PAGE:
Handel’s oratorio The Messiah carries a different message each season to each listener.
This year I was amazed by how the words and music written in 1741 moved me in a different way from the year before.
I had just read news reports of the Senate Intelligence Committee’s investigation into CIA use of torture in the years after the 9/11 attacks.
Gruesome images came to mind as the Los Angeles Master Chorale began “Part the Second” of The Messiah in a somber tone: “Behold the Lamb of God that taketh away the sin of the world.”
Yes, this world needs a redeemer. Each day’s news makes that clear. “Glory to God in the highest” with angels, shepherds and the birth scene are not the whole story. The sweet recitative of the opening tenor—“Comfort ye my people”—is not the whole story either.
To get to “Part the Third” with its trumpets sounding—“and the dead shall be raised incorruptible, and we shall be changed”—we have to be dragged through Part Two, which is not fun at Christmas time.
“He [was] despised and rejected of men; a man of sorrows and acquainted with grief” (Isaiah 53:3 KJV). Flash from angels on high through Jesus’ life to Good Friday.
Alongside Jesus, this year Gul Rahman came to mind, tortured and left to die in November, 2002, in the “Salt Pit,” a then-secret CIA prison in Afghanistan.
“He was naked from the waist down and had been chained to a concrete floor. An autopsy concluded that he probably froze to death,” write Joseph Tanfani and W. J. Hennigan in an LA Times summary on December 14 from the Senate report. Chained, nailed, naked—torture methods don’t change much in twenty centuries.
The next lines of the libretto felt a little too graphic for the occasion—a fine concert in Disney Concert Hall in downtown Los Angeles.
“He gave his back to the smiters, and His cheeks to them that plucked off the hair. He hid not His face from shame and spitting”—words that Handel’s friend Charles Jennens took from Isaiah 50:6 KJV, changing them from first-person to third-person. Pretty graphic words to be handed down from the 6th C. BCE to now.
Then we heard “wounded for our transgressions” and “with his stripes we are healed,” again from Isaiah 53.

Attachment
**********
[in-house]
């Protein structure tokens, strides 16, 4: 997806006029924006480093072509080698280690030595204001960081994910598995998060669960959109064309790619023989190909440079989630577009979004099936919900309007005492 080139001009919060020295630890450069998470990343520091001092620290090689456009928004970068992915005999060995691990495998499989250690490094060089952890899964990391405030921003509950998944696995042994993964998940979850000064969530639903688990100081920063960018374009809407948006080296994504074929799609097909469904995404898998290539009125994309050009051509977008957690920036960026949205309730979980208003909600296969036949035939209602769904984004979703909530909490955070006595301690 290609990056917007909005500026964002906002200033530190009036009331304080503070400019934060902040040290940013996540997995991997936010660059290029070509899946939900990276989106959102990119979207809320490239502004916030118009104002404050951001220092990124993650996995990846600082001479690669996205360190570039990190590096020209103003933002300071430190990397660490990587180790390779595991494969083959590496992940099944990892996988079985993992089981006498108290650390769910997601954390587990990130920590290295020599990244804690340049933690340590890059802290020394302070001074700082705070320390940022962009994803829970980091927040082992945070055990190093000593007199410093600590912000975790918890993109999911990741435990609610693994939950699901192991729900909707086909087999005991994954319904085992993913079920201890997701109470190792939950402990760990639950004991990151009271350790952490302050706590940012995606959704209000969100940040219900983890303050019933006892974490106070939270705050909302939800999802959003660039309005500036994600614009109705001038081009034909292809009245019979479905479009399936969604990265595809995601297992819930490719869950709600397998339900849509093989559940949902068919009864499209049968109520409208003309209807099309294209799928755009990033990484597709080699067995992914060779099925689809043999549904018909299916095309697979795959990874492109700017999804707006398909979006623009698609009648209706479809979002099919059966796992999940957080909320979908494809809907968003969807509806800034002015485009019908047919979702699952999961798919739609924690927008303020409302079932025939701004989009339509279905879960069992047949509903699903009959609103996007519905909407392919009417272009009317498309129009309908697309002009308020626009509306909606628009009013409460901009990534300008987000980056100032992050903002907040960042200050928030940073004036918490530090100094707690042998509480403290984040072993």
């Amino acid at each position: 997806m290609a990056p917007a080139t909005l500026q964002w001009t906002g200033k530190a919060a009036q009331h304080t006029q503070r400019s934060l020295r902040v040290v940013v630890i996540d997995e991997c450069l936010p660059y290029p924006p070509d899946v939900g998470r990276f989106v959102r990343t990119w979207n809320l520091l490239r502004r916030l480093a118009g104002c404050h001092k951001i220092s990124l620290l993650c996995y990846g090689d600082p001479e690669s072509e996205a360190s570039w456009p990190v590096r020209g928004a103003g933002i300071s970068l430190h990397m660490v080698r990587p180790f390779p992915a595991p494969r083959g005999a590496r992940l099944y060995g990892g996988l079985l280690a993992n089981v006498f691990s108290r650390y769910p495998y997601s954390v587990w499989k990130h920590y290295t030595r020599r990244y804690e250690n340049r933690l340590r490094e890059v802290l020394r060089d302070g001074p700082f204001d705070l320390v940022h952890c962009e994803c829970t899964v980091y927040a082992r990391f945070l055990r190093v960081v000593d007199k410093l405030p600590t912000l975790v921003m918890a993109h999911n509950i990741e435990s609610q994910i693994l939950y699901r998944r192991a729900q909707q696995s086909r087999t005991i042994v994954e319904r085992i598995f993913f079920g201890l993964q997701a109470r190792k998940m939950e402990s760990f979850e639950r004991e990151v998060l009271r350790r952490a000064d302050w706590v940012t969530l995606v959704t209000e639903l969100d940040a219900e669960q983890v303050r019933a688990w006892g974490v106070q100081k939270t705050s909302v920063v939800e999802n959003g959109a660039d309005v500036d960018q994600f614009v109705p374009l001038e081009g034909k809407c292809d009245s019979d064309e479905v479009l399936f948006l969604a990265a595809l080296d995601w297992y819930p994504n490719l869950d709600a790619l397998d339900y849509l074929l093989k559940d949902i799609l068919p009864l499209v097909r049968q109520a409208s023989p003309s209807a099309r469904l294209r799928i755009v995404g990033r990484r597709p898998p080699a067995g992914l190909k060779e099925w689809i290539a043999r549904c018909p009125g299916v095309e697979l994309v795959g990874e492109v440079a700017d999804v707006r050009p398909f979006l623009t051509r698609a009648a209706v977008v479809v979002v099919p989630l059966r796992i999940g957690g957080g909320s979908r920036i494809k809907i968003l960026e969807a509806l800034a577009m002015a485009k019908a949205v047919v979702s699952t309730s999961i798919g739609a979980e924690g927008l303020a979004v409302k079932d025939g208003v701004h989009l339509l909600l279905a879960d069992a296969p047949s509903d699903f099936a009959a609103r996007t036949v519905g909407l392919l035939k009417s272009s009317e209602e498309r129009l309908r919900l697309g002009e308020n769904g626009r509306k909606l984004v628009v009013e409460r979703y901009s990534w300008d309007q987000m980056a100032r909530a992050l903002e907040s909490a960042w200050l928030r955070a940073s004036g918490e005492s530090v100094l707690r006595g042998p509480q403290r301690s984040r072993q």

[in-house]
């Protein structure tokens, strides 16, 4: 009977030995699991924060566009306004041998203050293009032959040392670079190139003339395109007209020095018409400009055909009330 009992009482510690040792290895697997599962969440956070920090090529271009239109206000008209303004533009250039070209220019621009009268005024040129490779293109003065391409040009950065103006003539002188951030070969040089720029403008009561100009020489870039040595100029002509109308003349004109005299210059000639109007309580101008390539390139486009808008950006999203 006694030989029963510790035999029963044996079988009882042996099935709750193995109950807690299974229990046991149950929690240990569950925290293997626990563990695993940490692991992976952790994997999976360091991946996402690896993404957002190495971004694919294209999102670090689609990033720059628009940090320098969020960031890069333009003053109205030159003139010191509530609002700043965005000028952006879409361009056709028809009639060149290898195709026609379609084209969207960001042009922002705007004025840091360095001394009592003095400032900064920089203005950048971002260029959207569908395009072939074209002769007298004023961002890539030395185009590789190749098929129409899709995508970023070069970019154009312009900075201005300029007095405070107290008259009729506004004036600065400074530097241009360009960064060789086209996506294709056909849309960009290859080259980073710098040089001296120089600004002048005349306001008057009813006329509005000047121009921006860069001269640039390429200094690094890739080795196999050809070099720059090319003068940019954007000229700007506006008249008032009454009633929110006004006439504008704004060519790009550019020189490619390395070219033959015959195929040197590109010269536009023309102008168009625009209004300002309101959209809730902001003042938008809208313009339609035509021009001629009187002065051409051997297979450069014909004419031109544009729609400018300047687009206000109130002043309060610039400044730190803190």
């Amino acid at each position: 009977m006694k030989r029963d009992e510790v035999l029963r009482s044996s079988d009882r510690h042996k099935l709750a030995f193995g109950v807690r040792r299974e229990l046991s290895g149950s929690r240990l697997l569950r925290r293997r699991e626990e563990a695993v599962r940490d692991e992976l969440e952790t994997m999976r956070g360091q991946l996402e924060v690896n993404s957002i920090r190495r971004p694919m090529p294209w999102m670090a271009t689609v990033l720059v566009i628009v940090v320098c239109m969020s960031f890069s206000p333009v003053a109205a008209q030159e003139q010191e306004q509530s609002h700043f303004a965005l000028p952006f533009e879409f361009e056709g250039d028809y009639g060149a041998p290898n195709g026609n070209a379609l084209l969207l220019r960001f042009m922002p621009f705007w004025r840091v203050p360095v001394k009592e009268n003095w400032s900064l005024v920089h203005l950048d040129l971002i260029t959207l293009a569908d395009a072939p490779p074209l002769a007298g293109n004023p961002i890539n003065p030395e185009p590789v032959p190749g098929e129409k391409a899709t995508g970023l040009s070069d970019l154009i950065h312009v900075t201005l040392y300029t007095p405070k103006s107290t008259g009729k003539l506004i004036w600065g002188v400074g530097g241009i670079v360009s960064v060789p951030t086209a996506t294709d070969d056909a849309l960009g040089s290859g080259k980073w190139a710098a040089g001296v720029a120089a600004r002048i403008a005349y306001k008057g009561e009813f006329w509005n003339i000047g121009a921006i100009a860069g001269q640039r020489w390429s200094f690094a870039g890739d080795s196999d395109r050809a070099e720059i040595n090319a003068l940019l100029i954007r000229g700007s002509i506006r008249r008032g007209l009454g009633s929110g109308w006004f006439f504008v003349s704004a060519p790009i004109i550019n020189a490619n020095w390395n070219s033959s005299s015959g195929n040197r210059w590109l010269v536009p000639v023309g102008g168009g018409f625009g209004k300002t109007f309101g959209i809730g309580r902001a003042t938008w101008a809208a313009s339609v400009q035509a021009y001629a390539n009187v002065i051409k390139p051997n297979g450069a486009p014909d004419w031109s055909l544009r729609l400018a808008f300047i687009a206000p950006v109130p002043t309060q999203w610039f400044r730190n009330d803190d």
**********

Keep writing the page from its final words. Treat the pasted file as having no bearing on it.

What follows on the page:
Whipping, pulling out hair, and spitting brought to mind the “enhanced” techniques authorized by Attorney General John Ashcroft on July 24, 2002, and the waterboarding he approved two days later. (What was I doing that summer? For sure, I was not keeping track of my government’s use of torture.)
Tanfani and Hennigan summarize the resulting abuse of one prisoner, Abu Zubaydah, at a secret camp in Thailand:
Shortly before noon on Aug. 4, Zubaydah was stripped naked, shackled, hooded and slammed into a concrete wall. He was then placed in a coffin-like box. At 6:20 that night, he was waterboarded for the first time.
He coughed, vomited and had “involuntary spasms of the torso and extremities,” the CIA noted….
Those tactics—combined with face slaps, stress positions, sleep deprivation and other painful techniques—continued in “varying combinations, 24 hours a day” for 17 days. He was waterboarded 83 times in all….
In all, he spent 266 hours—11 days and two hours—locked in the pitch-dark coffin, and 29 hours in a much smaller box. In response, he “cried,” “begged,” “whimpered” and grew so distressed that “he was unable to effectively communicate,” the interrogation team reported.
“Surely he hath borne our griefs and carried our sorrows” (Isaiah 53:4 KJV)—Abu Zubaydah and Gul Rahman, as well as our Messiah.
These men were “wounded for our transgressions.” For me this year, that translated to “You and I did not stop our government from committing these atrocities.”
The Chorale continued to sing out all the sad words from Part Two, pounding the well-dressed audience: iniquities, chastisement, stripes, astray, iniquity, scorn, broken his heart, heaviness, sorrow, sorrow, cut off, transgression, stricken, hell, corruption.
We didn’t pay good money to hear a message like this.
Thank God, we finally made it to “Part the Third:” “For as in Adam all die, even so in Christ shall all be made alive” (1 Corinthians 15:22 KJV).
The trumpets sounded.
“We shall be changed,” shouted the forty-eight members of the Chorale repeatedly.
From the first quiet line of the tenor “Comfort ye my people” to the final frothy “Blessing and honour, glory and power,” The Messiah never disappoints.
Handel and Jennens made sure that it would be a crowd-pleaser, but they also adhered to the gospel truth about our lives, including the sin and sadness.